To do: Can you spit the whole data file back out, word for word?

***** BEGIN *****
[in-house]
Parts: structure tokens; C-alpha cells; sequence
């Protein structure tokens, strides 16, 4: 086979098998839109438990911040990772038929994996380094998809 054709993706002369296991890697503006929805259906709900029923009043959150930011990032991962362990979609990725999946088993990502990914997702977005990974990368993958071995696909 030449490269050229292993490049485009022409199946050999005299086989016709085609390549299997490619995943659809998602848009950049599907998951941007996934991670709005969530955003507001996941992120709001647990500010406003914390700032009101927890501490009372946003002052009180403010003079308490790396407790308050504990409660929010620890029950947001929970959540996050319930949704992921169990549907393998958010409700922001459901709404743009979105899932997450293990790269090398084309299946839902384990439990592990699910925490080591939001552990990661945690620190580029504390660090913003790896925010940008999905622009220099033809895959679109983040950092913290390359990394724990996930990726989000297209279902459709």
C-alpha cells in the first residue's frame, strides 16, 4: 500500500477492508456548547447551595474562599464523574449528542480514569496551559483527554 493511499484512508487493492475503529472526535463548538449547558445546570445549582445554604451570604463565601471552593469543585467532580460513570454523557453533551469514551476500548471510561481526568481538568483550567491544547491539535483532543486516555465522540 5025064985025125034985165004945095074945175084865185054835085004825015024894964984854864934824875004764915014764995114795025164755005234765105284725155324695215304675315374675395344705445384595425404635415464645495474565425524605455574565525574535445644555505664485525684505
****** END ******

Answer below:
[in-house]
Parts: structure tokens; C-alpha cells; sequence
């Protein structure tokens, strides 16, 4: 086979098998839109438990911040990772038929994996380094998809 054709993706002369296991890697503006929805259906709900029923009043959150930011990032991962362990979609990725999946088993990502990914997702977005990974990368993958071995696909 030449490269050229292993490049485009022409199946050999005299086989016709085609390549299997490619995943659809998602848009950049599907998951941007996934991670709005969530955003507001996941992120709001647990500010406003914390700032009101927890501490009372946003002052009180403010003079308490790396407790308050504990409660929010620890029950947001929970959540996050319930949704992921169990549907393998958010409700922001459901709404743009979105899932997450293990790269090398084309299946839902384990439990592990699910925490080591939001552990990661945690620190580029504390660090913003790896925010940008999905622009220099033809895959679109983040950092913290390359990394724990996930990726989000297209279902459709």
C-alpha cells in the first residue's frame, strides 16, 4: 500500500477492508456548547447551595474562599464523574449528542480514569496551559483527554 493511499484512508487493492475503529472526535463548538449547558445546570445549582445554604451570604463565601471552593469543585467532580460513570454523557453533551469514551476500548471510561481526568481538568483550567491544547491539535483532543486516555465522540 5025064985025125034985165004945095074945175084865185054835085004825015024894964984854864934824875004764915014764995114795025164755005234765105284725155324695215304675315374675395344705445384595425404635415464645495474565425524605455574565525574535445644555505664485525684505